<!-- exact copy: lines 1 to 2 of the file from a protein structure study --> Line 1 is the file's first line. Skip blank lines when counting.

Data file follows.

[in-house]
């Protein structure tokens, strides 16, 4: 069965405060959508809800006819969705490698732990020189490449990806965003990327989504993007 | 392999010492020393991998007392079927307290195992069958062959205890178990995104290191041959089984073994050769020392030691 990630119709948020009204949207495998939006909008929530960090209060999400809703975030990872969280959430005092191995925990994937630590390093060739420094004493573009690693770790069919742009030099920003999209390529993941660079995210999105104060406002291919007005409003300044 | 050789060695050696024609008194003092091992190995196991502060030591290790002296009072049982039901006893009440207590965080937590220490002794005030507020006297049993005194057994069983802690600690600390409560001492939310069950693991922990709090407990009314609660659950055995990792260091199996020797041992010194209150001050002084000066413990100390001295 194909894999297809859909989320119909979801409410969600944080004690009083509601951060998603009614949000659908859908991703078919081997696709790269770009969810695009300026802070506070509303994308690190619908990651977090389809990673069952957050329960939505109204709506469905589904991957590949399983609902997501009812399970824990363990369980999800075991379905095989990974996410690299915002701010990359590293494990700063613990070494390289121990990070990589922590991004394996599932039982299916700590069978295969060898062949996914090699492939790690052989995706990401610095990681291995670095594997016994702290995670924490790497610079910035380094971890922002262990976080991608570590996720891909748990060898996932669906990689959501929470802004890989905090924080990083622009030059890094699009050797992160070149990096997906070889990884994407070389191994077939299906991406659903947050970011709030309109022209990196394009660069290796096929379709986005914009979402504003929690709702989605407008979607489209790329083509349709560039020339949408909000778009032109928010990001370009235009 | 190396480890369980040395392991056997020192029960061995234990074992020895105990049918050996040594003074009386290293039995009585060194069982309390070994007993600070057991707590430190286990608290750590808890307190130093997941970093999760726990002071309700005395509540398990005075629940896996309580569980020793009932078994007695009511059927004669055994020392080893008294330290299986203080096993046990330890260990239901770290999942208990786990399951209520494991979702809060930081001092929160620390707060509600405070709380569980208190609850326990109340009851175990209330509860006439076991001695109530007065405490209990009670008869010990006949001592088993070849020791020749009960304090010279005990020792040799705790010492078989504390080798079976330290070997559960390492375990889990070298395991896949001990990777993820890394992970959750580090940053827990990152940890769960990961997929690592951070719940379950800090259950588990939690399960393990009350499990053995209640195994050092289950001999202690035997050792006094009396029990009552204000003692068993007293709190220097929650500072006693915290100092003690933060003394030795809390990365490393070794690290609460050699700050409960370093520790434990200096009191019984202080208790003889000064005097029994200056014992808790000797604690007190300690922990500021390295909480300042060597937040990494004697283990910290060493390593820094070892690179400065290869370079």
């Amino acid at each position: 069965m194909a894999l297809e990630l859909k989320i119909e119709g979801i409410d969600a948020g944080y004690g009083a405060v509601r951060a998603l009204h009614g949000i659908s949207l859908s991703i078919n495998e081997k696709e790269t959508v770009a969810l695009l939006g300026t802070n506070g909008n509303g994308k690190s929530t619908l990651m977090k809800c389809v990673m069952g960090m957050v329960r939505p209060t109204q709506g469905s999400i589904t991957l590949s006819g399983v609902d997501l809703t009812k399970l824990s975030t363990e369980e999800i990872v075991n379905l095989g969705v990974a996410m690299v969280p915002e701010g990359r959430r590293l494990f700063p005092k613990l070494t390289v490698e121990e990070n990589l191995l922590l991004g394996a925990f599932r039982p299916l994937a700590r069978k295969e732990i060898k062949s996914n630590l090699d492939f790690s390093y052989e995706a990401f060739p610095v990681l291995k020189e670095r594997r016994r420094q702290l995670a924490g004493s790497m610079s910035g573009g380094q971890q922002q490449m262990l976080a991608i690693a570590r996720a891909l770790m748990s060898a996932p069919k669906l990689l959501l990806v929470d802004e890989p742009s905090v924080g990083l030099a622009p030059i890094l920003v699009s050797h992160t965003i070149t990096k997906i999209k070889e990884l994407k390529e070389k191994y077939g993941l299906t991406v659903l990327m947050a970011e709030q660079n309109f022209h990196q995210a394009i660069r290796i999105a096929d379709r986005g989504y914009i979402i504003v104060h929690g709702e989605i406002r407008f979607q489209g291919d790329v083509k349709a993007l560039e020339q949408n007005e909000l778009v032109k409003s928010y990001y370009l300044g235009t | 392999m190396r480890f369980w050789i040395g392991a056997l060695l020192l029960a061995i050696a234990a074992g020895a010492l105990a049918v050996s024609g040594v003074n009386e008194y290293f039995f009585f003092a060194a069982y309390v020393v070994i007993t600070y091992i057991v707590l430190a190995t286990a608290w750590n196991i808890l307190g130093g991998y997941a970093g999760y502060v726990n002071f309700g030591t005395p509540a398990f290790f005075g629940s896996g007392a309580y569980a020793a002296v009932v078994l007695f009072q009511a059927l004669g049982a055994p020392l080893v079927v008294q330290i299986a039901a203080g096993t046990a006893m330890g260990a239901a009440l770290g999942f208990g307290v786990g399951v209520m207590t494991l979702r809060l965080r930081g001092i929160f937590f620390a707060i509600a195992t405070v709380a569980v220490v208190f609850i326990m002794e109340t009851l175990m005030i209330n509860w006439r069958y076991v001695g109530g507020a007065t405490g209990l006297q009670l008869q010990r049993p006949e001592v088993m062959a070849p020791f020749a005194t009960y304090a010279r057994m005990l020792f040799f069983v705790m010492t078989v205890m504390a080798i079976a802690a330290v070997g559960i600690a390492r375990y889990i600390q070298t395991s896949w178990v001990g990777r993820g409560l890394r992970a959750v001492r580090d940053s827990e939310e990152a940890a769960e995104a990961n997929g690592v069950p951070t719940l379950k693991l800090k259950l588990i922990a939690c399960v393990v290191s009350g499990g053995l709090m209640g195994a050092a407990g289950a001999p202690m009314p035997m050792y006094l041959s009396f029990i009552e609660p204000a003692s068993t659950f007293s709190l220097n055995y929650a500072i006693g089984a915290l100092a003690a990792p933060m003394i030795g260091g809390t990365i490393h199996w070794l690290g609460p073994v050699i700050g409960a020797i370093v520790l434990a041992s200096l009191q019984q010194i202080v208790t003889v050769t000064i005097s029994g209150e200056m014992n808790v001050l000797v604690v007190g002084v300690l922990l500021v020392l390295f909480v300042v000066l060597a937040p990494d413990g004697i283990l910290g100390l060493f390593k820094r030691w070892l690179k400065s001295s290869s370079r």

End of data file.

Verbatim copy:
[in-house]
């Protein structure tokens, strides 16, 4: 069965405060959508809800006819969705490698732990020189490449990806965003990327989504993007 | 392999010492020393991998007392079927307290195992069958062959205890178990995104290191041959089984073994050769020392030691 990630119709948020009204949207495998939006909008929530960090209060999400809703975030990872969280959430005092191995925990994937630590390093060739420094004493573009690693770790069919742009030099920003999209390529993941660079995210999105104060406002291919007005409003300044 | 050789060695050696024609008194003092091992190995196991502060030591290790002296009072049982039901006893009440207590965080937590220490002794005030507020006297049993005194057994069983802690600690600390409560001492939310069950693991922990709090407990009314609660659950055995990792260091199996020797041992010194209150001050002084000066413990100390001295 194909894999297809859909989320119909979801409410969600944080004690009083509601951060998603009614949000659908859908991703078919081997696709790269770009969810695009300026802070506070509303994308690190619908990651977090389809990673069952957050329960939505109204709506469905589904991957590949399983609902997501009812399970824990363990369980999800075991379905095989990974996410690299915002701010990359590293494990700063613990070494390289121990990070990589922590991004394996599932039982299916700590069978295969060898062949996914090699492939790690052989995706990401610095990681291995670095594997016994702290995670924490790497610079910035380094971890922002262990976080991608570590996720891909748990060898996932669906990689959501929470802004890989905090924080990083622009030059890094699009050797992160070149990096997906070889990884994407070389191994077939299906991406659903947050970011709030309109022209990196394009660069290796096929379709986005914009979402504003929690709702989605407008979607489209790329083509349709560039020339949408909000778009032109928010990001370009235009 | 190396480890369980040395392991056997020192029960061995234990074992020895105990049918050996040594003074009386290293039995009585060194069982309390070994007993600070057991707590430190286990608290750590808890307190130093997941970093999760726990002071309700005395509540398990005075629940896996309580569980020793009932078994007695009511059927004669055994020392080893008294330290299986203080096993046990330890260990239901770290999942208990786990399951209520494991979702809060930081001092929160620390707060509600405070709380569980208190609850326990109340009851175990209330509860006439076991001695109530007065405490209990009670008869010990006949001592088993070849020791020749009960304090010279005990020792040799705790010492078989504390080798079976330290070997559960390492375990889990070298395991896949001990990777993820890394992970959750580090940053827990990152940890769960990961997929690592951070719940379950800090259950588990939690399960393990009350499990053995209640195994050092289950001999202690035997050792006094009396029990009552204000003692068993007293709190220097929650500072006693915290100092003690933060003394030795809390990365490393070794690290609460050699700050409960370093520790434990200096009191019984202080208790003889000064005097029994200056014992808790000797604690007190300690922990500021390295909480300042060597937040990494004697283990910290060493390593820094070892690179400065290869370079």